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Friday, March 18, 2005

Playing Ball with Congress

The House Government Reform Committee's steroid hearings yesterday were interesting on several levels. Congress has so much power, of course, (or has arrogated to itself so much power) that anything it does is inherently important. Then, adding celebrities to the mix always makes for an interesting situation. Finally, the possible corruption of the national pastime (despite the decreasing popularity of the sport) is a cultural tide movement.

I'm still not convinced, by any stretch of the imagination, that legislative action by the federal government is needed or appropriate in this matter. If the use of steroids is indeed a problem, state laws should certainly be able to handle it. However, performing an investigation to shine light on the problem is certainly an appropriate activity of Congress.

The reason given by the committee members as to why this particular committee was investigating the matter, however, is rather chilling. In short, they have noted that this committee is empowered to investigate anything it chooses to look into. Equipped with subpoena power, this makes the GROC into a central investigative tribunal for the federal government. Anyone who falls afoul of the interests of the Congress—which means anyone who falls afoul of popular opinion, as baseball's steroid users have obviously done—might be hauled before Congress and forced to testify in a nationally televised fishing expedition, with or without a grant of immunity from prosecution on either the federal or state level.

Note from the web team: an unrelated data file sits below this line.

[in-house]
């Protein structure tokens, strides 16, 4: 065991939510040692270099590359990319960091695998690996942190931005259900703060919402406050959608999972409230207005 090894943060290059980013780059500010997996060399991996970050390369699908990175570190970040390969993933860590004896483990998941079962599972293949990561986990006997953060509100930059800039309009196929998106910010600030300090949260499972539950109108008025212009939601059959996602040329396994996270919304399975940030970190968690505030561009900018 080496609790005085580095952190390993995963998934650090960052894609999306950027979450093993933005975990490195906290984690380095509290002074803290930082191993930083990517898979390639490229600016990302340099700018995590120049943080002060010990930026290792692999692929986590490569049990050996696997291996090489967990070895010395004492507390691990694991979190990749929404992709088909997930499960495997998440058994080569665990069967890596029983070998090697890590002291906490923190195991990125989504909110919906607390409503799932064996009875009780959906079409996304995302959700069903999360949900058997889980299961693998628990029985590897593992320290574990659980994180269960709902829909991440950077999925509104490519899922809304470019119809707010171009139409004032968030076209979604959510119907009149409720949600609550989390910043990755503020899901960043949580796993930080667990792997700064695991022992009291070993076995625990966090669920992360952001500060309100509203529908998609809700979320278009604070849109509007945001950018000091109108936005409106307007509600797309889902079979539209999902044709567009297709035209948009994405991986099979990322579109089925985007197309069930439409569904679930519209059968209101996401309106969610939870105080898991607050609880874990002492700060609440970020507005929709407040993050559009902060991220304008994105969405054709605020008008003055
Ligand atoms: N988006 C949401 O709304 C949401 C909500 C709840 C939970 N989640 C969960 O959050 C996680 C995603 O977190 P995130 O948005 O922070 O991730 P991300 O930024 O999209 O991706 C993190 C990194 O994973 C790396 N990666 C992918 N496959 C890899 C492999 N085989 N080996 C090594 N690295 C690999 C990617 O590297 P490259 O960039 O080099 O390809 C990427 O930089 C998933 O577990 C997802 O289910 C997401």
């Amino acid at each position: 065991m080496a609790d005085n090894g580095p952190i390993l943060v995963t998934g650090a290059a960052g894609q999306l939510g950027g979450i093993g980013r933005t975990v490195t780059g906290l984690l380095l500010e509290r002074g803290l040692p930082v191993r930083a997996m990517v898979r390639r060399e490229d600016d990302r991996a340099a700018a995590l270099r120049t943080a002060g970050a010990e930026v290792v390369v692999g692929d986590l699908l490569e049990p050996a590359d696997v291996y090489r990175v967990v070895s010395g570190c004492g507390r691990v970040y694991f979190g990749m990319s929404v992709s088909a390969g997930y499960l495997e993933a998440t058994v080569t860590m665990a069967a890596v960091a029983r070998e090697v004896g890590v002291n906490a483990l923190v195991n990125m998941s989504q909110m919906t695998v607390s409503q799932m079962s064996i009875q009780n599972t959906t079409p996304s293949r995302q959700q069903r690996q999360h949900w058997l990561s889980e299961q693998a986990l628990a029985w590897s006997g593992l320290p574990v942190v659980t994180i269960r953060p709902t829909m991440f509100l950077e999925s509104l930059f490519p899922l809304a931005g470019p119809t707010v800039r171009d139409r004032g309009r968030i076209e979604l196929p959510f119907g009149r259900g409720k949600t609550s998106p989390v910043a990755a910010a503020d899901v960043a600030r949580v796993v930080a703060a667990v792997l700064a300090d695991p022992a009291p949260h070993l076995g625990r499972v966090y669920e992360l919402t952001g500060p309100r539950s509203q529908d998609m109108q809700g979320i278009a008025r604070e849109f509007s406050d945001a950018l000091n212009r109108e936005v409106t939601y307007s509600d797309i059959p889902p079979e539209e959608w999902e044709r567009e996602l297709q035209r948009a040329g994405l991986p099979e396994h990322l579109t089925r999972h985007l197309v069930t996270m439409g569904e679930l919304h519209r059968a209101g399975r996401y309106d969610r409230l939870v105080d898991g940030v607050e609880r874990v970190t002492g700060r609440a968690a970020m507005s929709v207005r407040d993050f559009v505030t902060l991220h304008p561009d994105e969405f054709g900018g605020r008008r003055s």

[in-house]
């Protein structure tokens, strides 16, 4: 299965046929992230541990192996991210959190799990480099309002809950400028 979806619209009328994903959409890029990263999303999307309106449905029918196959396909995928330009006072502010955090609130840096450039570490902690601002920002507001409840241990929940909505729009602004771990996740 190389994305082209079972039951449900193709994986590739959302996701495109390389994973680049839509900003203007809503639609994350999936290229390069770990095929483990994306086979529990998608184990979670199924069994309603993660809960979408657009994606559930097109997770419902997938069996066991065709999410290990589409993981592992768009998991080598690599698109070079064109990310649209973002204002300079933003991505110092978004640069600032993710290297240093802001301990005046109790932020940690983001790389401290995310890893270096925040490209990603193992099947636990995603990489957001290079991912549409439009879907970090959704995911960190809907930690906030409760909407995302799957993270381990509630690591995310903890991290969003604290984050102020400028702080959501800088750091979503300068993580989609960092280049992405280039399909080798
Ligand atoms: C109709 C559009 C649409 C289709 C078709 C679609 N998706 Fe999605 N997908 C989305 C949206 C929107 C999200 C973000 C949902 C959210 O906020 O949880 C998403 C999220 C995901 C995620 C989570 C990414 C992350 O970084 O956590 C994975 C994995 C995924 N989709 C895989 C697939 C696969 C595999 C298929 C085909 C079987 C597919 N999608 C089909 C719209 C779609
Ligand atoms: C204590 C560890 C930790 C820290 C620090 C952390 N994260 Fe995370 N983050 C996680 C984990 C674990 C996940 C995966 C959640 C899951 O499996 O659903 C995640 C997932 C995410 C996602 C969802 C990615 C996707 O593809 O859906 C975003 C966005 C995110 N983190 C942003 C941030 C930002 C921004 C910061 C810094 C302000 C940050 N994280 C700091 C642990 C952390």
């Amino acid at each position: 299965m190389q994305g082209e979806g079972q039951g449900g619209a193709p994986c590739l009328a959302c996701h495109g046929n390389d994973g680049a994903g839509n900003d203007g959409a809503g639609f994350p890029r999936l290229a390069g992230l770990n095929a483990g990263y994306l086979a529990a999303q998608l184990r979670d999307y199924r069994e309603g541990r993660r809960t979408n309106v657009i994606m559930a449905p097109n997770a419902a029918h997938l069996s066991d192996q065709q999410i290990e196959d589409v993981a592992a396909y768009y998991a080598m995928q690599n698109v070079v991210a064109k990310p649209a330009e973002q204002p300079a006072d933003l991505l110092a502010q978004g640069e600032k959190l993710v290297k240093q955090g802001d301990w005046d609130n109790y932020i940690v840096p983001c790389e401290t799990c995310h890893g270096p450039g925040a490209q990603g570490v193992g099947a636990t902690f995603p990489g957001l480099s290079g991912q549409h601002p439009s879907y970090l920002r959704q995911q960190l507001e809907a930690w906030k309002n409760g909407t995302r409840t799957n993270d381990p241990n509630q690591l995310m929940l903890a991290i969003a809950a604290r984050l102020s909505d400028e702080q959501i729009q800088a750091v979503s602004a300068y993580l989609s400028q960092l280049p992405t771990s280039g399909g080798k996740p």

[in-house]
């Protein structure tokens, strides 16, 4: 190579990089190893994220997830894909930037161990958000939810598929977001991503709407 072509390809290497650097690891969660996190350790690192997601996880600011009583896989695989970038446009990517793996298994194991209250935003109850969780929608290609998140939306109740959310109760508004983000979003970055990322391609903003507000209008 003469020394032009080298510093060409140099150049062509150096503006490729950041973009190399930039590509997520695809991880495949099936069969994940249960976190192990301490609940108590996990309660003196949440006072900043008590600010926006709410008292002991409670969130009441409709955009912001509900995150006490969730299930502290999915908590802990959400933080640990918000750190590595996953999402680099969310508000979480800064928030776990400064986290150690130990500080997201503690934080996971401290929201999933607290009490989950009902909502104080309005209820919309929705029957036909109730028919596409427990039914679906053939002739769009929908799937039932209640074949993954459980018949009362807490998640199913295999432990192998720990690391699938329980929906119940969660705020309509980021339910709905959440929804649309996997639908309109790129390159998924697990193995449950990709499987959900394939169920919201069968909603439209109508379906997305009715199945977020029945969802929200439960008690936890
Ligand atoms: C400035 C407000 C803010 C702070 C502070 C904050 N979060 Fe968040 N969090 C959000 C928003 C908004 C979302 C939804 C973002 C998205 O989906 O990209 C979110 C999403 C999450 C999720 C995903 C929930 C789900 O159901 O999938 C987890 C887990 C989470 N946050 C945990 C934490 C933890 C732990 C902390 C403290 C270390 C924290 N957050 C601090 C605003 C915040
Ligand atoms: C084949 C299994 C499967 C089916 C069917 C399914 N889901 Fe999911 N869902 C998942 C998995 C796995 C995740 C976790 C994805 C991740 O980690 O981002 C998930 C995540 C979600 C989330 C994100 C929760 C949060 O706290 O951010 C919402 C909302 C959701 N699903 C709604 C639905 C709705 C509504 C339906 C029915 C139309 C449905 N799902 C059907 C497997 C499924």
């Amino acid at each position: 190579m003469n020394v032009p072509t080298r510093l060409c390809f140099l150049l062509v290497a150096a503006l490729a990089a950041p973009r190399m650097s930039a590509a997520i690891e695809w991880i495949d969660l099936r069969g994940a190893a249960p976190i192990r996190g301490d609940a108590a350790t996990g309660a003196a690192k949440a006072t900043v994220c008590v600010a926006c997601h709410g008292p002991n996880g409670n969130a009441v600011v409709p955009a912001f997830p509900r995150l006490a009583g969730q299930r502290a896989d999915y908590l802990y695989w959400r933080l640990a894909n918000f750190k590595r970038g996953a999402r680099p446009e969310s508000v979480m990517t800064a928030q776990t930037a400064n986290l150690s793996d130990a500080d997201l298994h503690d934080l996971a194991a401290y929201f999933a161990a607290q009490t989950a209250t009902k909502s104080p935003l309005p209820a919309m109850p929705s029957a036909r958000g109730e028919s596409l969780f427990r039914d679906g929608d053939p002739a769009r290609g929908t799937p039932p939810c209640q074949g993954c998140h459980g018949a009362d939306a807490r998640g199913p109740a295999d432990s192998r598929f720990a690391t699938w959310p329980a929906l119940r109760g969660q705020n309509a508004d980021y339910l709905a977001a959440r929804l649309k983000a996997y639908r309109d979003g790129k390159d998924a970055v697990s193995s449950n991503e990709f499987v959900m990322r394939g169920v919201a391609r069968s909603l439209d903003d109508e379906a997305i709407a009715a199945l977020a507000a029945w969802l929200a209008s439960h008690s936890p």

This is a nation that once prided itself on its respect for personal freedom, yet throughout the past half-century, since the rise of television, our chief legislative body has increasingly engaged in Communist-style show trials.

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